Aloma's Ruler, who held the mantle of oldest living Preakness winner for 12 days, died June 21 at a farm in Illinois. He was 24.
When Spectacular Bid, winner of the 1979 Preakness, died June 9 in New York, Aloma's Ruler became the oldest living winner of the second jewel of racing's Triple Crown. Aloma's Ruler captured the Preakness (gr. I) in 1982, defeating the heavy favorite Linkage by a half length.
Aloma's Ruler and Linkage provided Maryland a one-two finish in its premier race. Both horses were stabled in Maryland. John J. "Butch" Lenzini Jr. trained Aloma's Ruler, and the Maryland builder Nathan "Red" Scherr owned him. A 16-year-old jockey, "Cowboy Jack" Kaenel, rode the colt to victory in the Preakness.
Lenzini picked out Aloma's Ruler, a Florida-bred, and Scherr bought him for $92,000 at the Hialeah sale of 2-year-olds. A son of Iron Ruler and the Native Charger mare Aloma, Aloma's Ruler won seven of 13 races and earned $498,883. He won five stakes: the Nutley at the Meadowlands, the Bahamas at Hialeah, the Jersey Derby at Atlantic City, the Withers (gr. II) at Aqueduct, and the Preakness.
Three and a half months after his Preakness victory at odds of 6-1, Aloma's Ruler ran his last race, finishing second in the Travers (gr. I) to Runaway Groom. Aloma's Ruler was retired because of ankle problems.
An undistinguished stud career included stints in Kentucky, Maryland and Illinois. Aloma's Ruler stood at Shamrock Farms in Woodbine, Maryland, from 1989 to 1996.
"The horse was a shy breeder," said Jim Steele, manager at Shamrock. "He would come out, and a hot mare would be standing right in front of him, and he'd look out the window and want to eat hay. He was just a different kind of horse. He took a lot of work. People backed off him after a while."
From Maryland, Aloma's Ruler went to Le Roy Bormet's B&B Farm in Illinois, about 50 miles south of Chicago. Bormet said he obtained Aloma's Ruler through an agent in Virginia who knew he was looking for a stallion.
Recalled Bormet: "He said, 'I can probably get you a Preakness winner.' I told him, 'Well, there's not any of them in Illinois. I might as well try it.' "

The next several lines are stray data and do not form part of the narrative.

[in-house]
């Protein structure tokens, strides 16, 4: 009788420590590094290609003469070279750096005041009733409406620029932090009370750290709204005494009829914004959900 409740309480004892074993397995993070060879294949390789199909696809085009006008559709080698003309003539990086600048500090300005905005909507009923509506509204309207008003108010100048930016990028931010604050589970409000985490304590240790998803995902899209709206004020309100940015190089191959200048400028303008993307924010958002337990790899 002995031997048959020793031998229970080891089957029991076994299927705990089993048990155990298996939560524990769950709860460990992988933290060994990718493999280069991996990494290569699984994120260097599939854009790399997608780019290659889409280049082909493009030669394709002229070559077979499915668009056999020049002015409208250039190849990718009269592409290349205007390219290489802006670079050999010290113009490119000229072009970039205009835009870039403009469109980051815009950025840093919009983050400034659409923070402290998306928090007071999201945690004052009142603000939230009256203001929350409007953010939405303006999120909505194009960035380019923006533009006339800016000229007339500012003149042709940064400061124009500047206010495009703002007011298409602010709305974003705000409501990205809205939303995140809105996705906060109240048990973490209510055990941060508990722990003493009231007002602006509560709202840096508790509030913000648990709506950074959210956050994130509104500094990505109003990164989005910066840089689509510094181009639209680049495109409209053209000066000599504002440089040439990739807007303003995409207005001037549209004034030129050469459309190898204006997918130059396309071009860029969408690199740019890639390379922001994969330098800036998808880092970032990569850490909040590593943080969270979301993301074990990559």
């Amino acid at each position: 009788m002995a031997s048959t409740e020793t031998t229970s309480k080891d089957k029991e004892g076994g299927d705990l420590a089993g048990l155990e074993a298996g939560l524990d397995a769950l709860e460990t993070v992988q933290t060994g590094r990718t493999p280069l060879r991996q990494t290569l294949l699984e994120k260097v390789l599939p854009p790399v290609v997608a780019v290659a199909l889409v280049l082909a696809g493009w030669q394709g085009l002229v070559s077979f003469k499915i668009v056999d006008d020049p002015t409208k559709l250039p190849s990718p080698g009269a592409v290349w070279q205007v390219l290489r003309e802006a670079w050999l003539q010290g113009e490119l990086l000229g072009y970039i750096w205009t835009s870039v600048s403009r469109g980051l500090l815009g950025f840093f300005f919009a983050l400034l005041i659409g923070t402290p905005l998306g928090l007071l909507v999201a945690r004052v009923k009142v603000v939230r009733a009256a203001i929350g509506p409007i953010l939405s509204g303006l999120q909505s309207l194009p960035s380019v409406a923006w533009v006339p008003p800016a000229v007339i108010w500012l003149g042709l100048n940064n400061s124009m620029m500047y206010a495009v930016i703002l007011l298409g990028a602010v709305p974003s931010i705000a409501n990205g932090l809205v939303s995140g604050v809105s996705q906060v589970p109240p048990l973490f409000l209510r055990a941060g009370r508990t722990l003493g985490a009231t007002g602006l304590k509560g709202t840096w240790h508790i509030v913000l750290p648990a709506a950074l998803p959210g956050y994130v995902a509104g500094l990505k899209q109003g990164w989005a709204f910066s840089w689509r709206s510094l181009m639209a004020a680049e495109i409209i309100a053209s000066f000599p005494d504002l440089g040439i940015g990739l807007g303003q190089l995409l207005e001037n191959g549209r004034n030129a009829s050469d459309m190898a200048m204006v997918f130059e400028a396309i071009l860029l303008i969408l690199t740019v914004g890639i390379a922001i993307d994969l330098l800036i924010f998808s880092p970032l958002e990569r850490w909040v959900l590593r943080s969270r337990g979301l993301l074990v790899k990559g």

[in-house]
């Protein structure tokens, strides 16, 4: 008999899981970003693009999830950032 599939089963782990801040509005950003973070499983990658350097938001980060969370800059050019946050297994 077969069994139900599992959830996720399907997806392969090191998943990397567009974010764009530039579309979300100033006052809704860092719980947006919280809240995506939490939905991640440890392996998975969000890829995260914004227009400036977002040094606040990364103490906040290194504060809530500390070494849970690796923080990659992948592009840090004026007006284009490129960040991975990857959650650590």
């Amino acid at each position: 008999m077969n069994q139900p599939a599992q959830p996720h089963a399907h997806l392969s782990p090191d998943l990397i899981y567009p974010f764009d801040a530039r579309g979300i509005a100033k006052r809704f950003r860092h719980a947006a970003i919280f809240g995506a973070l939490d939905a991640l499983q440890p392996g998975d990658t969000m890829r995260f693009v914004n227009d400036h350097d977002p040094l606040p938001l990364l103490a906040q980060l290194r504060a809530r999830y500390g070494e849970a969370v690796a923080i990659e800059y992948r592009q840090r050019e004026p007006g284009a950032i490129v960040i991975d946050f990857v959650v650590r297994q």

Scherr, who owned the horse since he was 2, retained ownership, Bormet said. Scherr is 80 and resides in a nursing home in Maryland.
The agreement was Bormet would take care of the horse in return for any stud fees he was able to collect, he said. Bormet said that he bred Aloma's Ruler to a few mares, but that interest quickly waned in the old classic winner.
"He was always a proud horse," Bormet said. "He'd dance when you took him out, and he'd dance when you brought him in. It wasn't that he was tough or anything. He just felt good and acted proud."
According to Bormet, he pensioned Aloma's Ruler this spring and turned him over to a friend, Gary Clark, because Clark had a larger field in which the horse could live. On July 14, Bormet said Clark called him two days earlier to tell him that Aloma's Ruler had died June 21. Bormet said Clark told him he found the horse dead in a field and buried him at his farm.
Clark's farm is about 50 miles north of Chicago, Bormet said. He said that he didn't know the cause of death, but that he presumed it was heart failure or something related to old age. Clark could not be reached for comment.
The death of Aloma's Ruler leaves Deputed Testamony as the oldest living Preakness winner. Born, raised and standing at stud at Bonita Farm in Maryland, Deputed Testamony won the Preakness for the Boniface family in 1983. The grand-looking horse is 23.